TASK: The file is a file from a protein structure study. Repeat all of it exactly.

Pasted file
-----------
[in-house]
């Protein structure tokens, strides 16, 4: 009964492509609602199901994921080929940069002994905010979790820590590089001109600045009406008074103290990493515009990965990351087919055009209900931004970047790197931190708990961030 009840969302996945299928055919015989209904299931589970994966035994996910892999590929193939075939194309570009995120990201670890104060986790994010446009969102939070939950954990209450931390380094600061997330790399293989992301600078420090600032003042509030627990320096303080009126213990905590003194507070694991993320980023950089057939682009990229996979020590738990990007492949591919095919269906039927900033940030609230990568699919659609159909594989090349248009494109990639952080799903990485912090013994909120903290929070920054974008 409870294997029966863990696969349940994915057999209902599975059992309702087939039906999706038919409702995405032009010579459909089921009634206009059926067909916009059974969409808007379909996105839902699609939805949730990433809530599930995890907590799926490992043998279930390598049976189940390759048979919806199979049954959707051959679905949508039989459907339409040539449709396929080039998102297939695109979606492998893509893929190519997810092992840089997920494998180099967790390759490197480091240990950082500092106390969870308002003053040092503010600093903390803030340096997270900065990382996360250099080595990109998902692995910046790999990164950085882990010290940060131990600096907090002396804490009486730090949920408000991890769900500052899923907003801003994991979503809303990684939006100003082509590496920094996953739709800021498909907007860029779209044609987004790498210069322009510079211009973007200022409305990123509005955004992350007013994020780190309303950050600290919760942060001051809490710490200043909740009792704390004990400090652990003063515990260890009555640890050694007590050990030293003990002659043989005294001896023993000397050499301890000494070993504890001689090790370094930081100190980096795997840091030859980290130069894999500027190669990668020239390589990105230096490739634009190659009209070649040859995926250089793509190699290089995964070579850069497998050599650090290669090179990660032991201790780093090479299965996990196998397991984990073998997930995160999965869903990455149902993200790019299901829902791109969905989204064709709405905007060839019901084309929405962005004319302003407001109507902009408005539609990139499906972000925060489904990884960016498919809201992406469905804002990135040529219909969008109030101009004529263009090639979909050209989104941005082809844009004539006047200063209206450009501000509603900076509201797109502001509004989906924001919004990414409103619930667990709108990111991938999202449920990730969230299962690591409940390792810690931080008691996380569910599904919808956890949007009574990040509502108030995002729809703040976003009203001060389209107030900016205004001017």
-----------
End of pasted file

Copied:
[in-house]
């Protein structure tokens, strides 16, 4: 009964492509609602199901994921080929940069002994905010979790820590590089001109600045009406008074103290990493515009990965990351087919055009209900931004970047790197931190708990961030 009840969302996945299928055919015989209904299931589970994966035994996910892999590929193939075939194309570009995120990201670890104060986790994010446009969102939070939950954990209450931390380094600061997330790399293989992301600078420090600032003042509030627990320096303080009126213990905590003194507070694991993320980023950089057939682009990229996979020590738990990007492949591919095919269906039927900033940030609230990568699919659609159909594989090349248009494109990639952080799903990485912090013994909120903290929070920054974008 409870294997029966863990696969349940994915057999209902599975059992309702087939039906999706038919409702995405032009010579459909089921009634206009059926067909916009059974969409808007379909996105839902699609939805949730990433809530599930995890907590799926490992043998279930390598049976189940390759048979919806199979049954959707051959679905949508039989459907339409040539449709396929080039998102297939695109979606492998893509893929190519997810092992840089997920494998180099967790390759490197480091240990950082500092106390969870308002003053040092503010600093903390803030340096997270900065990382996360250099080595990109998902692995910046790999990164950085882990010290940060131990600096907090002396804490009486730090949920408000991890769900500052899923907003801003994991979503809303990684939006100003082509590496920094996953739709800021498909907007860029779209044609987004790498210069322009510079211009973007200022409305990123509005955004992350007013994020780190309303950050600290919760942060001051809490710490200043909740009792704390004990400090652990003063515990260890009555640890050694007590050990030293003990002659043989005294001896023993000397050499301890000494070993504890001689090790370094930081100190980096795997840091030859980290130069894999500027190669990668020239390589990105230096490739634009190659009209070649040859995926250089793509190699290089995964070579850069497998050599650090290669090179990660032991201790780093090479299965996990196998397991984990073998997930995160999965869903990455149902993200790019299901829902791109969905989204064709709405905007060839019901084309929405962005004319302003407001109507902009408005539609990139499906972000925060489904990884960016498919809201992406469905804002990135040529219909969008109030101009004529263009090639979909050209989104941005082809844009004539006047200063209206450009501000509603900076509201797109502001509004989906924001919004990414409103619930667990709108990111991938999202449920990730969230299962690591409940390792810690931080008691996380569910599904919808956890949007009574990040509502108030995002729809703040976003009203001060389209107030900016205004001017």